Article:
"Please don't ask me about this," Brown asked everyone in the full hearing room. "I'll just have to say I'm recused."

Brown then stood and left the room before Williamson began his presentation.

"I would think if she recuses herself, at some point this is enough," Burke continued. "But if the Forest Service doesn't view it that way, I want to do whatever we can to make sure that this woman who is outstanding in her position on this council, has the right to remain here. That's the thing that angers me pretty much more than anything else."

"Hear, hear," a member of the audience intoned.

"The advocacy part is where the Forest Service or the federal government comes in," Keirn noted.

"Frankly, I don't care about the marijuana issue, I care about what it's telling us to do and the position it's putting us in when I don't think the voters understood what was being requested of them," Burke said.

"I’m sure that it's an unintended consequence," Williamson opined.

Councilors act

"Whether it is or it isn't, we have to deal with it –we have no choice," Davis said. "I'd recommend as Council President that we continue this until we hear from the AG's office and then deal with it when we have all our information."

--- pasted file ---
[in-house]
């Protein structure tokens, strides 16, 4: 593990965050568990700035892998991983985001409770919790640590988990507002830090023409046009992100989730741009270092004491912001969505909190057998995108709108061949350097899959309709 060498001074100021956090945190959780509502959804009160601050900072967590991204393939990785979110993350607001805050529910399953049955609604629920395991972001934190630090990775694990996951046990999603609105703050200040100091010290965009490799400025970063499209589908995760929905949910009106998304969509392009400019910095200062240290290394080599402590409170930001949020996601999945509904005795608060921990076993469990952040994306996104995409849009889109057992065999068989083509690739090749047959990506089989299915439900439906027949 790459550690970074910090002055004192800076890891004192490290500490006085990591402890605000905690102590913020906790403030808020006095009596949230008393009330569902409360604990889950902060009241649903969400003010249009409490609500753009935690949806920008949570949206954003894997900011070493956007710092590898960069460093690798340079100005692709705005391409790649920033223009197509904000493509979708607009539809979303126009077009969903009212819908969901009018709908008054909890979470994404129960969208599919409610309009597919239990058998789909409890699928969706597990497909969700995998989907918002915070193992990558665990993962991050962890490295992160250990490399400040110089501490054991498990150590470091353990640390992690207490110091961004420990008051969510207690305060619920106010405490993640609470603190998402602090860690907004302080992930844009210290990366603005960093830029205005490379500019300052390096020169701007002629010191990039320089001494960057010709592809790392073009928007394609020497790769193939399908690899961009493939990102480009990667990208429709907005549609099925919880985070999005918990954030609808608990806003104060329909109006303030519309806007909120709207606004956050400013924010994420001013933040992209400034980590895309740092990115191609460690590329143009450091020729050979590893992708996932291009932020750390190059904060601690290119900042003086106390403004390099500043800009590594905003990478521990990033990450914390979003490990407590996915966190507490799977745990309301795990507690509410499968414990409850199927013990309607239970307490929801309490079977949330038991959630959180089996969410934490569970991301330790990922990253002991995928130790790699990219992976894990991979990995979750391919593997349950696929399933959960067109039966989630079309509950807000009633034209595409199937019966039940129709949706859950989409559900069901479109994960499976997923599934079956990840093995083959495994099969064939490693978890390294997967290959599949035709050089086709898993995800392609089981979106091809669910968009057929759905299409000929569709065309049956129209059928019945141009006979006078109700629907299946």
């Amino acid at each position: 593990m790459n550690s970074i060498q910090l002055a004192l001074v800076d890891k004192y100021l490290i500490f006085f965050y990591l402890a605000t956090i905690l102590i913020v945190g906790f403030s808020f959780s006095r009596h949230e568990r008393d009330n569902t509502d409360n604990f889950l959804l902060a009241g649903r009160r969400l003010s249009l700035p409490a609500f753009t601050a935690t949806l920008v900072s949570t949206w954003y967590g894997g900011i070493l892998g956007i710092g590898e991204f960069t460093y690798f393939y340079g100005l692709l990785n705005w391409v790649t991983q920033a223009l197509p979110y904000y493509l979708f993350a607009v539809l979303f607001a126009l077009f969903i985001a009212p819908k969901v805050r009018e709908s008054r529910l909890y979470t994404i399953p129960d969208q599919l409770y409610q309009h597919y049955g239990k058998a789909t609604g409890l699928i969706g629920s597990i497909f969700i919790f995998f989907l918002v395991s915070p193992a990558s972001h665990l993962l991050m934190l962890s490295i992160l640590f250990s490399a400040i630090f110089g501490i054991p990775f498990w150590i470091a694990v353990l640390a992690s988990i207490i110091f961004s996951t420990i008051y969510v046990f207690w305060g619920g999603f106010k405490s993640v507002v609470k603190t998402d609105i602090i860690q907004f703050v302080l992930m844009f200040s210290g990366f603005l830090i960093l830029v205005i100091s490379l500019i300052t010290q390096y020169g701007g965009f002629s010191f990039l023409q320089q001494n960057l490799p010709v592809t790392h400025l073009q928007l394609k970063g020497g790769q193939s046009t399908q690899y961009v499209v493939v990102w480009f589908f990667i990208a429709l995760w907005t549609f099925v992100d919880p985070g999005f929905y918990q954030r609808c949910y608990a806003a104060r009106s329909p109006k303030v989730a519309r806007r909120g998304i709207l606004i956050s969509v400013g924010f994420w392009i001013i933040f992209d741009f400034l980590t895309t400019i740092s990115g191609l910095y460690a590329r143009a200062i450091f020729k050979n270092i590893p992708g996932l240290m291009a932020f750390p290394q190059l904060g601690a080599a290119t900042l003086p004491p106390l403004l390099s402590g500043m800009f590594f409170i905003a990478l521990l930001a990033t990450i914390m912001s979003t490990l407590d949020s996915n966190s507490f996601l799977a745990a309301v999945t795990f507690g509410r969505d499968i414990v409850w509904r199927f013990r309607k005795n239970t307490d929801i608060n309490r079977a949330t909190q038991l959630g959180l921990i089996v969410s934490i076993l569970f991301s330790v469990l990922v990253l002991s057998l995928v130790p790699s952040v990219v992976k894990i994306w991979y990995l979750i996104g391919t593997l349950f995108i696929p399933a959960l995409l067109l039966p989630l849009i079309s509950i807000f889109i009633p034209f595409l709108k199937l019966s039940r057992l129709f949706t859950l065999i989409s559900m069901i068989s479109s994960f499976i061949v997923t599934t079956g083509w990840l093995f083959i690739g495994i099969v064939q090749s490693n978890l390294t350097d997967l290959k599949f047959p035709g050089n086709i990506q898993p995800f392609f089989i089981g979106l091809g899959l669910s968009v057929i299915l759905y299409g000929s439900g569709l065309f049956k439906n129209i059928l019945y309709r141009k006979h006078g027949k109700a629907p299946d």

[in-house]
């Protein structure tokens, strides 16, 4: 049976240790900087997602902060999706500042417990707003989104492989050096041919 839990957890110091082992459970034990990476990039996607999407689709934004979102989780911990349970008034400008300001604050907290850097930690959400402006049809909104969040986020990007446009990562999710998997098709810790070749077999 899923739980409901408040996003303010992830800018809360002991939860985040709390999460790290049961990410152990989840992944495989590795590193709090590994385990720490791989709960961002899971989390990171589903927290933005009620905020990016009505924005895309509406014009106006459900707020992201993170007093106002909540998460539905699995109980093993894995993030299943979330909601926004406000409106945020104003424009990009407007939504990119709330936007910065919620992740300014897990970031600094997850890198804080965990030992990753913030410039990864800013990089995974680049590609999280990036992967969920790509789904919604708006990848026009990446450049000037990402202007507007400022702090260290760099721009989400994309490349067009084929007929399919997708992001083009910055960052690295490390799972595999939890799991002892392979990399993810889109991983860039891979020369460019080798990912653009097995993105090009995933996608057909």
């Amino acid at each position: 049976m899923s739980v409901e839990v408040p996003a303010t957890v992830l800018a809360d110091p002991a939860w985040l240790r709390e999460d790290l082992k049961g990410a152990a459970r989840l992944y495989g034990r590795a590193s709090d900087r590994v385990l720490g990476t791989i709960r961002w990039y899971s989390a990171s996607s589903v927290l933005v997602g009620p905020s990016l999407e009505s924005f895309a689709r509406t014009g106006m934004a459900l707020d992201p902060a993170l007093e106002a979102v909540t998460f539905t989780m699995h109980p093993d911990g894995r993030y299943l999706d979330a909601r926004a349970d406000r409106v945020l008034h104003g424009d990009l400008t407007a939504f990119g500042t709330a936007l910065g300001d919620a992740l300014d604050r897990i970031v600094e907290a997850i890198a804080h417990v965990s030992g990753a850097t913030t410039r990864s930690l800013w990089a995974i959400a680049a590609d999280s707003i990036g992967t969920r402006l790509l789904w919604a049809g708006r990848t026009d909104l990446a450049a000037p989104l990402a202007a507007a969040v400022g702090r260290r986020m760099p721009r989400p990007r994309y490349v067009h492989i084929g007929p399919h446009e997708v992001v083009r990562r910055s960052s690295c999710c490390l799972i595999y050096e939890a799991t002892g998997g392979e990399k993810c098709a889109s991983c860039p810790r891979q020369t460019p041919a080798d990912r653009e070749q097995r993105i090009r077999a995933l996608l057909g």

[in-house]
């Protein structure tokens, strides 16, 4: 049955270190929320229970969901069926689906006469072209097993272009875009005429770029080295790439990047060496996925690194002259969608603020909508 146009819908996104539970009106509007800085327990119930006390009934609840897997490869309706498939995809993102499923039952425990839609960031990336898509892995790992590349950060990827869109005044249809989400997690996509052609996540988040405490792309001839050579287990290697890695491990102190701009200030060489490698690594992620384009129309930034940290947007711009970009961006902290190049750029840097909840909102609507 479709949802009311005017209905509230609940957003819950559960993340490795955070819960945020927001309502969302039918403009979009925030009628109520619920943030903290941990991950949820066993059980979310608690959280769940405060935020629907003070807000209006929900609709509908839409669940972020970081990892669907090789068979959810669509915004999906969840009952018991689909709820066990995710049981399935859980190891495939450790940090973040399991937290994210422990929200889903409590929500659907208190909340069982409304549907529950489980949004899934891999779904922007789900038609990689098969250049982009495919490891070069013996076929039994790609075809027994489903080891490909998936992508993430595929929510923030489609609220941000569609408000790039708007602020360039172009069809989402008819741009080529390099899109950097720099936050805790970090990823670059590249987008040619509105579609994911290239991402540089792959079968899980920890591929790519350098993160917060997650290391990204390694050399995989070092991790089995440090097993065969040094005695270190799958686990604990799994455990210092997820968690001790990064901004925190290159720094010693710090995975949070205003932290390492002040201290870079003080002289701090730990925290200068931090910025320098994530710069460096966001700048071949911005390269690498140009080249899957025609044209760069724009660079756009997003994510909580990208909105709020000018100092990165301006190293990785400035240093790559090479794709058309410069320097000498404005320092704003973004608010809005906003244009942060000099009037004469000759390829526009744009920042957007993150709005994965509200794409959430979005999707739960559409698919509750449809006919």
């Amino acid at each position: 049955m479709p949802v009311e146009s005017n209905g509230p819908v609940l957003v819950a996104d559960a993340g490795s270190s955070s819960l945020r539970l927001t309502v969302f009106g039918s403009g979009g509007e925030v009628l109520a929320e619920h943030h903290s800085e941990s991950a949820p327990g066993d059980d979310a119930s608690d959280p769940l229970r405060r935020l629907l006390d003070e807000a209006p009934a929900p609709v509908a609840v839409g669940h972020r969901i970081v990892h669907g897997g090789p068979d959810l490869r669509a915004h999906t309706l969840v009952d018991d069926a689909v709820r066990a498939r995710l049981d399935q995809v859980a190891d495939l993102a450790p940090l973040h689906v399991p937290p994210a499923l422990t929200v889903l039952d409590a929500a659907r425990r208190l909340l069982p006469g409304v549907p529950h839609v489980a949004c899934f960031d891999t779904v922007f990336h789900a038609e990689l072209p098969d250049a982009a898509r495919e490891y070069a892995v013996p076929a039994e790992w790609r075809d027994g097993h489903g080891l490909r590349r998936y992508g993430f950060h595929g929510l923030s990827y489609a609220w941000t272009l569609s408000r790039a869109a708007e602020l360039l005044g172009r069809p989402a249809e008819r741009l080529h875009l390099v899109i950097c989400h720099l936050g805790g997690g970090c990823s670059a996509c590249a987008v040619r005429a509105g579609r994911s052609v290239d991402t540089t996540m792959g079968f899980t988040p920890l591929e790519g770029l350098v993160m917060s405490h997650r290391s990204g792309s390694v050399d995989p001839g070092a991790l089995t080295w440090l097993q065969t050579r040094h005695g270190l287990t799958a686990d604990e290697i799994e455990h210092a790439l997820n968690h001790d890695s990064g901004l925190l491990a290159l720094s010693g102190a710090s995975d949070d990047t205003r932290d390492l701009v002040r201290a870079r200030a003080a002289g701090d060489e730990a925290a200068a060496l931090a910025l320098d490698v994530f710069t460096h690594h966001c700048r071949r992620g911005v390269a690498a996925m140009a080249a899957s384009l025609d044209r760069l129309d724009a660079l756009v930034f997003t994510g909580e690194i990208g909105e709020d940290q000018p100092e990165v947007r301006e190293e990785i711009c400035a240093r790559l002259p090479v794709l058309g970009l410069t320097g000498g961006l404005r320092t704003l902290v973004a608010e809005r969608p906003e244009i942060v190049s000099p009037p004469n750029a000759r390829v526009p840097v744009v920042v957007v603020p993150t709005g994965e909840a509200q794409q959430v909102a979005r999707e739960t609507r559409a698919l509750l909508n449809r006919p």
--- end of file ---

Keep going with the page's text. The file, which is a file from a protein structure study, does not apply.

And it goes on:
"I agree," Keirn added.

"Yep," Burke concurred.

"I think we need that decision from the AG," Williamson said. "So let's wait until we hear from them."

"Do you want it on the next agenda on December 10th?" Davis inquired. "Or do you want us just to table it until you say you've heard [from the attorney general] and re-post it?"

Williamson indicated it would be best to leave the date uncertain.

"I make a motion we table this discussion until we hear from the Idaho Attorney General's office and we re-post it for discussion following that notification."

Burke and Keirn agreed and that's what the city will do for now.

Source: SunValleyOnline